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Int Neurourol J > Volume 26(1); 2022 > Article
Kim, Shin, Lee, Cho, and Kim: The Prevalence of Lower Urinary Tract Symptoms and Overactive Bladder in South Korea: A Cross-Sectional, Population-Based Study



Lower urinary tract symptoms (LUTS) affect over half of the adults’ population worldwide, with an increasing prevalence among the older age groups. Therefore, with the increasing elderly population, LUTS is an important disease, highlighting the need for accurate data on its prevalence. This present study aimed to investigate the prevalence of LUTS in South Korea.


The study targeted individuals aged at least 19 years nationwide. We conducted computer-assisted telephone interviews, 80% mobile random digital dialing (RDD) sampling frame, and 20% landline RDD sampling frame between April and May 2020. Questionnaires included The International Prostate Symptom Score (IPSS), the overactive bladder symptom score (OABSS), and the characteristics of respondents. Current International Continence Society definitions were used for individual LUTS and OAB.


There were 2,000 respondents, 1,009 (50.4%) were women and 546 (27.3%) were aged ≥60 years. Based on our IPSS questionnaire survey results, 77.9% of the respondents had LUTS; 63.7% had mild symptoms (1–7), 11.7% had moderate symptoms (8–19), and 2.4% had severe symptoms (20–35). The prevalence and severity of LUTS increased with age with 22.1% of respondents aged 60 years and above complaining of moderate or severe LUTS. According to the survey through OABSS, the prevalence of OAB was 9.6%, males were 10.3% and females were 9.0%.


Based on our survey results, 77.9% of the Korean adult population (over the age of 19) experienced at least one LUTS, and the severity increased with age. The prevalence and severity of OAB increased with age, especially after 40 years; the prevalence of OAB was 9.6%, and 13.4% of them were over 60 years old.


Lower urinary tract symptoms (LUTS) include a variety of storage, voiding, and postmicturition symptoms. Overactive bladder (OAB) and stress incontinence are the main storage symptoms; voiding symptoms include slow or interrupted stream, terminal dribble, hesitancy, and straining; while incomplete emptying and postmicturition dribble are the key postmicturition symptoms.
OAB is a subset of storage LUTS defined as ‘urgency, with or without urgency incontinence, usually with frequency and nocturia’ [1,2]. LUTS especially storage symptoms (urinary incontinence and OAB), can have detrimental effects on the physical, psychological, social, and sexual well-being [3,4]. Previous studies have shown that LUTS affects over half of the adults’ population worldwide, with an increasing prevalence among the older age groups [5,6]. Therefore, with the increasing elderly population, LUTS is an important disease, highlighting the need for accurate data on its prevalence.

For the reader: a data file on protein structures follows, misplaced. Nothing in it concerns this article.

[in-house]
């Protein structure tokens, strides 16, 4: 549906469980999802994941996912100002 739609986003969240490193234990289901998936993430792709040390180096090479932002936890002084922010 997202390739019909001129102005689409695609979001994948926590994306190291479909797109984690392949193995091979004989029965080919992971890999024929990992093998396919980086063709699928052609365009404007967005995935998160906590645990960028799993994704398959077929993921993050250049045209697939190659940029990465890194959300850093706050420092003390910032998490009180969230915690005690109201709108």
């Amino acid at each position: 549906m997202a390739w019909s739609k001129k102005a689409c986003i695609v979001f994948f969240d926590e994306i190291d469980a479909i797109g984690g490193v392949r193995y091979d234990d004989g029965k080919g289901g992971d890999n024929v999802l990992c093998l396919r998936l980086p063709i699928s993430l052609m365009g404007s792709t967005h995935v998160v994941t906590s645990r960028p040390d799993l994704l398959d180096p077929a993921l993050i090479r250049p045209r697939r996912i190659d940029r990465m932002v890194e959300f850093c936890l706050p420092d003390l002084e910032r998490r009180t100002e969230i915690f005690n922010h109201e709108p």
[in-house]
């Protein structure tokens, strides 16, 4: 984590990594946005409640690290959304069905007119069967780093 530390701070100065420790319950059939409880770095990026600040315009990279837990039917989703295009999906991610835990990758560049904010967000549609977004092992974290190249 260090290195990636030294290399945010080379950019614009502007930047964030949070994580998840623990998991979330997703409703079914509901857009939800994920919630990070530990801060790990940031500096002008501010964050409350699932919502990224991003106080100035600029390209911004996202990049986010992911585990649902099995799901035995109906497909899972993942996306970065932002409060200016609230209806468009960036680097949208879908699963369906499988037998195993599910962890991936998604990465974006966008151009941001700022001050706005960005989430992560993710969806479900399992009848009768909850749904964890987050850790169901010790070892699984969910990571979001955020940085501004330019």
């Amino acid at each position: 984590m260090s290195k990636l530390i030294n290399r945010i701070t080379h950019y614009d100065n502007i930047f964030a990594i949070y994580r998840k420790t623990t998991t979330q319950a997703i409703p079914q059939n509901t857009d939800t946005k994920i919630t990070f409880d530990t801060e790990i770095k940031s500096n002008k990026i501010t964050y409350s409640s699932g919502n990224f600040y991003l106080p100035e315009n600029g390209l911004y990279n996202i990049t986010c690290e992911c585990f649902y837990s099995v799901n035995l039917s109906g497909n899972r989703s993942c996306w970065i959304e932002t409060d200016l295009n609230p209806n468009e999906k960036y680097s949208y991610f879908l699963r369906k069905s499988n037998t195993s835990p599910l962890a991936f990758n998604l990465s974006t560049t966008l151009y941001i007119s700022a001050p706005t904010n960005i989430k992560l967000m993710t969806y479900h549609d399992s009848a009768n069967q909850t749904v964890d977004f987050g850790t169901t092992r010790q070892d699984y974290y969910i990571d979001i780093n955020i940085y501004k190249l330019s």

To achieve a high level of accuracy, the method of prevalence investigation is important. In particular, it must be an accurate representation of the demographic structure. In the present study, we investigated the prevalence of LUTS in Korea. In order to have an accurate representation of the demographic structure, the authors determined the survey targets and conducted a telephone survey, and calculated the number of samples by region and age.


The present study targeted individuals aged at least 19 years nationwide. computer-assisted telephone interview (CATI), 80% of mobile random digital dialing (RDD) sampling frame and 20% of landline RDD sampling frame were conducted between April to May 2020. The questionnaire included the International Prostate Symptom Score (IPSS), OAB symptom score (OABSS), and characteristics of the respondents. The questionnaire included IPSS for assessing symptom bother, by which the severity was categorized into 4 groups: 0, no; 1–7, mild; 8–18, moderate; 19– 35, severe. The OABSS was used to define and classify OAB as mild, moderate, or severe. A score ≥2 for question 3 “How often do you leak urine because you cannot defer the sudden desire to urinate?” and an OABSS total score ≥3 were defined as having an OAB. OAB was divided into 3 groups according to the following scores: mild, a total score ≤5; moderate, a total score of 6–11; severe, a total score ≥12.
The population of South Korea in April 2020 was estimated to be 43,467,906 (Supplementary Table 1). In order to secure a stable sample size by city/province, a modified proportional allocation method (proportional allocation after priority allocation of 20 people) by sex and age was applied (Supplementary Table 2). Based on sex, age, and region (based on resident population released by the Ministry of the Interior and Safety at the end of April 2020), we calculated and applied weight as shown in Supplementary Fig. 1. The estimated sampling error of this study design was calculated 3.1%p as a 95% confidence interval. The overall fieldwork process proceeded as shown in Supplementary Fig. 2. Collected raw data were edited, coded, and cleaned before finalizing. Final data were analyzed by using IBM SPSS Statistics ver. 25.0 (IBM Co., Armonk, NY, USA).